Heidi Harding is the Co-founder and President of Humla Fund. She received her Masters of Science from Tri-State College of Acupuncture in 2003 and also holds a Bachelor of Arts from Bard College in New York. She is a licensed and board-certified acupuncturist with a private practice in the Hudson Valley region of New York. In 2002, she began passionately studying and practicing Bon.
Timothy Aitken is the clinical director of the Humla Medical Service Trip and on the board of directors for Humla Fund. He is a licensed and board- certified acupuncturist with over 20 years experience practicing Classical Chinese Medicine. He is on the core faculty at Tri-State College of Acupuncture in Manhattan. Tim founded Eight Branches Healing Arts in New York City where he teaches and works with adults and children.
Geshe Tsewang Ngodup Lama was born in the village of Torpa in the Humla District of Nepal. When he reached the age of seven, his father sent him to Menri Monastery in India to pursue an education, including the study of Bon history and philosophy of the Bon religion. In 1998, Geshe Tsewang enrolled as a monk at Menri Monastery, continuing his studies under His Holiness Menri Trizin Rinpoche, earning a geshe (PhD) degree in 2014. He served in many volunteer roles during his time at the monastery, including Secretary, and later Vice President, of the Bon Dialectic School. From 2010 through to the present, he has served as head of the literature department there. At the request of the villagers in his homeland, when Geshe Tsewang returned to Humla after 17 years of study, he took on his current role as head lama of the Himalayan Bon Cultural Society of Humla.
Our journey is led by Responsible Treks, with whom we have close personal and family ties with. We believe in low-impact travel and that means minimizing both our environmental impact and our cultural impact at every possible juncture. We are pilgrims, not tourists. We respect cultural norms and the local economy by employing experienced local trekking guides and support staff. Together we experience connection, global community, adventure and awe.
Day 1: This trip begins on September 27 in Kathmandu. At 2 PM, the trip leaders will hold a welcome meeting and clinic orientation in the hotel. Please plan to arrive and check into the hotel beforehand. We will celebrate with dinner together.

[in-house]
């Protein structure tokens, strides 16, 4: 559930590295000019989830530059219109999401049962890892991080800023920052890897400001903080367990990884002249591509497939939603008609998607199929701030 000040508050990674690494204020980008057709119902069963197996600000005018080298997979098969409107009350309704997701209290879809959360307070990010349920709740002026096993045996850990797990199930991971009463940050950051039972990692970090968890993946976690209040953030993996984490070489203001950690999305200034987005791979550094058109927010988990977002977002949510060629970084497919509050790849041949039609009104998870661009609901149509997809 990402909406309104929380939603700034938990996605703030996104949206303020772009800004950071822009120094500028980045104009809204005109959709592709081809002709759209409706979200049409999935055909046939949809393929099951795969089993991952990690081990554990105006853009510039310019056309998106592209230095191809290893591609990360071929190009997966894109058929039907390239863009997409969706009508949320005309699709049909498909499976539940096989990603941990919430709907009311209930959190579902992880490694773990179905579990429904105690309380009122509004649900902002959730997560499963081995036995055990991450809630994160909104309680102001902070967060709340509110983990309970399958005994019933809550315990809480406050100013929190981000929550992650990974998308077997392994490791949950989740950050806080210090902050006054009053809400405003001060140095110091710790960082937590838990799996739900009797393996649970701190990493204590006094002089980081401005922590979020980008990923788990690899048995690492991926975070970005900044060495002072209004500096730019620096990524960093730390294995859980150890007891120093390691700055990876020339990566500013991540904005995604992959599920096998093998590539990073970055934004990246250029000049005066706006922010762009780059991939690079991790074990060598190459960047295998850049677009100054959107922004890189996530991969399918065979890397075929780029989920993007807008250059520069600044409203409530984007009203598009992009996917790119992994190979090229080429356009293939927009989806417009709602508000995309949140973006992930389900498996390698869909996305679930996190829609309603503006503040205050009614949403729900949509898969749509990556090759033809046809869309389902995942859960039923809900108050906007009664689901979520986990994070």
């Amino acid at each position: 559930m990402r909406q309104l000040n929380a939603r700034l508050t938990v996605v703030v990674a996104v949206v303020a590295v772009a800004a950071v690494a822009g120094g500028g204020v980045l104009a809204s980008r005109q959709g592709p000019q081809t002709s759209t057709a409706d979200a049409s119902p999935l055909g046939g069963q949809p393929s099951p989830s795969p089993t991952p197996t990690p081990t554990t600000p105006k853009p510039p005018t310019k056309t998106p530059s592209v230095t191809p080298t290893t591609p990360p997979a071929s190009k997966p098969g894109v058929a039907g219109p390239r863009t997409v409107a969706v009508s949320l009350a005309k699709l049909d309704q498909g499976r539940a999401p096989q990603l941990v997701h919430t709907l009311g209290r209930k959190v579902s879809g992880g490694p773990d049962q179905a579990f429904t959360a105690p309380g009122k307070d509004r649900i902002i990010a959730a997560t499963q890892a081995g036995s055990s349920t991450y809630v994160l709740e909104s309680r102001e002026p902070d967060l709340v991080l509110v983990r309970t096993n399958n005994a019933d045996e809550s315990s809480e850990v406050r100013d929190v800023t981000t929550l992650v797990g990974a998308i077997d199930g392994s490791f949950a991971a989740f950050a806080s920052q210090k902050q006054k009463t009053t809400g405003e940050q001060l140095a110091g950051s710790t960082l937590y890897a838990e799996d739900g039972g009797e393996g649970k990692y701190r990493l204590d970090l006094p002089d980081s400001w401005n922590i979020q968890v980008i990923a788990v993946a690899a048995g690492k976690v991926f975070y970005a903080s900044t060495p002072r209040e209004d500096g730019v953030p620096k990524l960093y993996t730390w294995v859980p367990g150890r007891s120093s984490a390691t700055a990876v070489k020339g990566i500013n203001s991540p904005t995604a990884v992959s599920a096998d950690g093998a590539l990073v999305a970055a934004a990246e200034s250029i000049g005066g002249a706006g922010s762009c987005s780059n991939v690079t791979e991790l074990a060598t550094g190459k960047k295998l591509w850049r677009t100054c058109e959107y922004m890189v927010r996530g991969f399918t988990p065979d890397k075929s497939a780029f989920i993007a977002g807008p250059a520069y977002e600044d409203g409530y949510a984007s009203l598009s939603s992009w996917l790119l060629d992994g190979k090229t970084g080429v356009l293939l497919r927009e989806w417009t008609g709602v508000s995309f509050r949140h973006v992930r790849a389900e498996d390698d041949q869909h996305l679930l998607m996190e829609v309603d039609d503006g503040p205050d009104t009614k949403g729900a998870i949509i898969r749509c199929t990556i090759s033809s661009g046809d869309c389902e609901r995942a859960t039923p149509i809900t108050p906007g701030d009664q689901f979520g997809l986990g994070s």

Day 2: In the morning, there will be a Bon teaching and mediation on love and compassion with the lamas. In the afternoon, a training session for the medical clinic. After dinner, join the hundreds of Buddhist pilgrims circumambulating the Boudnath stupa.
Day 3: Morning Meditation. Leave for Nepalgunj for flight layover and stay at Siddhartha Cottage.
Day 4: Fly to Simikot (9,700 ft.), the capital of Humla, for a day of exploration and acclimatization. Meet local families, and wander through the serene paths leading to village life. Settle into Sunny Resort and enjoy dinner together.
Day 5: An invigorating hike to the new Tibetan medical clinic on Humla Fund’s land. Our clinic is spectacularly situated with incredible views of the valley below. Celebrate Himalayan style, the historic consecration of the clinic, and marvel at the cultural dancing. Experience the joy and manifestation of a dream come true for the community with the opening of the new clinic. We will have the opportunity to camp each night in the breathtaking beauty of the mountain valley.
Days 6 & 7: Volunteers treat patients at Tibetan medical clinic.
Day 8: The shamans will perform prayers and rituals for the health and long life of the members of the medical service trip.
Day 9: We bid farewell to the people and land of Humla. We will fly to Nepalgunj and then Kathmandu.
Day 10: Explore historic and colorful Bhaktapur. This is a wonderful place to buy gifts to bring home. Final farewell and festive celebratory dinner.
Day 11: Depart Nepal on flights back home.
Although we have an itinerary, we ask that you be flexible about changes to the program that may be necessary due to unforeseen circumstances. This is sometimes a reality for travel to a remote region in a developing country. The most profound experiences often arise in the spaces in between, and traveling with locals creates space for unorchestrated moments of engagement and epiphany.